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Minhaz Merchant

Minhaz Merchant is the biographer of Rajiv Gandhi and Aditya Birla and author of The New Clash of Civilizations (Rupa, 2014). He is founder of Sterling Newspapers Pvt. Ltd. which was acquired by the Indian Express group

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India Hones ‘Act-East’ Policy

Modi has also sent a powerful message to China which has disputes with several asean member-nations

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Prime Minister Narendra Modi has made it a point to use the Republic Day to underpin a specific foreign policy initiative. In January 2015, Barack Obama became the first United States president to be chief guest at India’s Republic Day. The move signalled Modi’s desire to forge a closer strategic partnership with the US. In 2016, French President François Hollande was chief guest as India focused on building deeper economic ties with the European Union (EU).

The chief guest at the Republic Day parade in 2017 was Abu Dhabi’s Crown Prince Mohammed bin Zayed Al Nahyan. Modi had made the Middle East a focal point for his foreign policy by nuancing the outreach to Israel (a significant defence partner) as well as to the Gulf kingdoms (where several million Indians, including minorities, work).

All three past Republic Day chief guests have therefore served a particular geopolitical objective. So what should we read into the decision to invite all ten leaders of ASEAN as joint chief guests on January 26, 2018, India’s 69th Republic Day?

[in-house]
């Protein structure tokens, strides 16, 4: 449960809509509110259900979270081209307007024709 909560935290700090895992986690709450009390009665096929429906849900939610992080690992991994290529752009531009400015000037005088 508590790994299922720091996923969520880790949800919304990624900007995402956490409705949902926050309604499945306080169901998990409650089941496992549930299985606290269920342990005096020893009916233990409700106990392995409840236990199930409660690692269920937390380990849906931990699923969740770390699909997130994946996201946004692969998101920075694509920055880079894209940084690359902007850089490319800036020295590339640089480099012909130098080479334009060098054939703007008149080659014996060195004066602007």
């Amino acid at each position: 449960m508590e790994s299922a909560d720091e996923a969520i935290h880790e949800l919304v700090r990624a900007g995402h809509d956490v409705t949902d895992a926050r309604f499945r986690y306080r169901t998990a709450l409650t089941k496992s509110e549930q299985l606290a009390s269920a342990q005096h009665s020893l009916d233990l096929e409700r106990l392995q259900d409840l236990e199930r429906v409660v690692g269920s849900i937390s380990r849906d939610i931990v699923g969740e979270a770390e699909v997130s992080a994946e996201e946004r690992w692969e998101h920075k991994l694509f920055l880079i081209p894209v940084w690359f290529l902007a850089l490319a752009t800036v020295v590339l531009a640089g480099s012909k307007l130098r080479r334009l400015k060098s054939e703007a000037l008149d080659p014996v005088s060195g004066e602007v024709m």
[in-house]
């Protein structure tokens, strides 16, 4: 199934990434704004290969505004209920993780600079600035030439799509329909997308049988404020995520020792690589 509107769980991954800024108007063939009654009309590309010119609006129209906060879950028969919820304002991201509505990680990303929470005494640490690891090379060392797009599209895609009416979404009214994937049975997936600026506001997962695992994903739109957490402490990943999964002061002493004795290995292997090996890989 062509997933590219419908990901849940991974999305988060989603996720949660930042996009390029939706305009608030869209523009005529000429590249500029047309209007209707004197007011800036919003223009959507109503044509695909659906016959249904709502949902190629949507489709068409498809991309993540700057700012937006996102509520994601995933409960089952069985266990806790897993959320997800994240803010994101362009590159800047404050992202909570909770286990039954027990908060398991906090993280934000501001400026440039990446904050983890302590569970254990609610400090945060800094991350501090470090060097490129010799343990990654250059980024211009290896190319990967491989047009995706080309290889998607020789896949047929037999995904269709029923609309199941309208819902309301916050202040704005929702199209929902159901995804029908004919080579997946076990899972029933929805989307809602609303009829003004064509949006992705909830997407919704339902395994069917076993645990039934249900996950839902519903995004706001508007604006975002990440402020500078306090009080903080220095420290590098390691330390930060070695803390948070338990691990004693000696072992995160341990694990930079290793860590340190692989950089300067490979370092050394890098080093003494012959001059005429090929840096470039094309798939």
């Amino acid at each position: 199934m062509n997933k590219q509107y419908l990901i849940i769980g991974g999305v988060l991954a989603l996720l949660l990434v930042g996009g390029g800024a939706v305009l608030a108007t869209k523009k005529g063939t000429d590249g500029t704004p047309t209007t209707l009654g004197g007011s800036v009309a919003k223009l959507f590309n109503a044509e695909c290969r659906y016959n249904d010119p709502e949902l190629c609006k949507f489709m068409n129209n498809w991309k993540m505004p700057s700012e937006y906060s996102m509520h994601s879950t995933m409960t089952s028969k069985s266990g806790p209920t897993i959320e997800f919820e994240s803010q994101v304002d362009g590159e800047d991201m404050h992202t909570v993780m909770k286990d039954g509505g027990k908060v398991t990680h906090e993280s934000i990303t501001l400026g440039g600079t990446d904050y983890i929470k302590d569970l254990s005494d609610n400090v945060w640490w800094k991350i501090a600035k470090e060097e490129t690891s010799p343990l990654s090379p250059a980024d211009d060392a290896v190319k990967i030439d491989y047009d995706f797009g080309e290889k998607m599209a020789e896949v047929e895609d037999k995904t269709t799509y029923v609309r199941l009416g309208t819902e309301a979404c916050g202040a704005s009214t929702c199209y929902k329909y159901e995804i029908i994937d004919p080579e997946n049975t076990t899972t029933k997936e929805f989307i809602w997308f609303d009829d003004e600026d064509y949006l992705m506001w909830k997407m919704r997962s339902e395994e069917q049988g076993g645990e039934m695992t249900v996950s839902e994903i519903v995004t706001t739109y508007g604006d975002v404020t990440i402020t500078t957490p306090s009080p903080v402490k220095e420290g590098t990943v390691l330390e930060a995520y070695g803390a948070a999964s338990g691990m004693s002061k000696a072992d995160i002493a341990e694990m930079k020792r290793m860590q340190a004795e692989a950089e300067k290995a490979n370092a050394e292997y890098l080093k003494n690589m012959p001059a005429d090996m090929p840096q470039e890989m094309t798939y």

There are in fact several messages with nuanced subtexts. First, it is an extension of  India’s Act-East policy. For decades India has followed a Look-East policy. ASEAN, the world’s second most powerful trading bloc after the EU, had showed scant interest in India’s paternalistic vision which emphasised geopolitical priorities to its west rather than to its east.

Modi has changed that perception. He has spent considerable political capital on boosting ties with East Asian countries. By inviting ASEAN’s ten leaders Modi has also sent a powerful message to China which has disputes with several ASEAN member-nations, including the Philippines, Thailand, Brunei and Vietnam. ASEAN countries like Singapore and Malaysia have large ethnic Indian populations, especially from Tamil Nadu. Many have strong cultural links with Indian Buddhism. All this gives Indian soft power an edge in an Asia increasingly dominated by China’s hegemonic ambitions.

Beijing has been deeply upset by India’s refusal to be a part of its Belt and Road Initiative (BRI). China knows that possessing the world’s largest economy in the future will not be enough to replace the United States as the world’s pre-eminent superpower. It has few friends in Asia, bar Pakistan and North Korea. Smaller littoral countries pay lip service to Chinese global leadership but few regard it as a model of good public governance.

India needs to play its geopolitical cards astutely in South Asia as well. China has already replaced India as Nepal’s largest investor. And yet the Chinese haven’t won hearts and minds in Kathmandu. Nepalese shopkeepers complain about wealthy Chinese tourists driving up real estate prices, edging locals out of the market.